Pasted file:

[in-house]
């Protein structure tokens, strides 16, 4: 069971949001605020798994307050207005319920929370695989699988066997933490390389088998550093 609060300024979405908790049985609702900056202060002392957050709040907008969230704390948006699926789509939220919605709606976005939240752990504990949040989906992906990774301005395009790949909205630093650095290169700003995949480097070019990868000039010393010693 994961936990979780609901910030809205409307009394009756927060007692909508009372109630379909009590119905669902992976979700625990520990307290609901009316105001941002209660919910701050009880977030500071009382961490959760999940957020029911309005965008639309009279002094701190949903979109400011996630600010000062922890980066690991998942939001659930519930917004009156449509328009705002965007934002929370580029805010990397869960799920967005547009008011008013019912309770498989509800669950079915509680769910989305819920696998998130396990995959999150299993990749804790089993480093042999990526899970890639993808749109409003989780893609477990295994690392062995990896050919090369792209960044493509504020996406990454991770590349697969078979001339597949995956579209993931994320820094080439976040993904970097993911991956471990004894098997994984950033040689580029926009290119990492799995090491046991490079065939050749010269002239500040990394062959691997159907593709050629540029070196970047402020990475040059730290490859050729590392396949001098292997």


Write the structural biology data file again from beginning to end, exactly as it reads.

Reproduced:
[in-house]
């Protein structure tokens, strides 16, 4: 069971949001605020798994307050207005319920929370695989699988066997933490390389088998550093 609060300024979405908790049985609702900056202060002392957050709040907008969230704390948006699926789509939220919605709606976005939240752990504990949040989906992906990774301005395009790949909205630093650095290169700003995949480097070019990868000039010393010693 994961936990979780609901910030809205409307009394009756927060007692909508009372109630379909009590119905669902992976979700625990520990307290609901009316105001941002209660919910701050009880977030500071009382961490959760999940957020029911309005965008639309009279002094701190949903979109400011996630600010000062922890980066690991998942939001659930519930917004009156449509328009705002965007934002929370580029805010990397869960799920967005547009008011008013019912309770498989509800669950079915509680769910989305819920696998998130396990995959999150299993990749804790089993480093042999990526899970890639993808749109409003989780893609477990295994690392062995990896050919090369792209960044493509504020996406990454991770590349697969078979001339597949995956579209993931994320820094080439976040993904970097993911991956471990004894098997994984950033040689580029926009290119990492799995090491046991490079065939050749010269002239500040990394062959691997159907593709050629540029070196970047402020990475040059730290490859050729590392396949001098292997």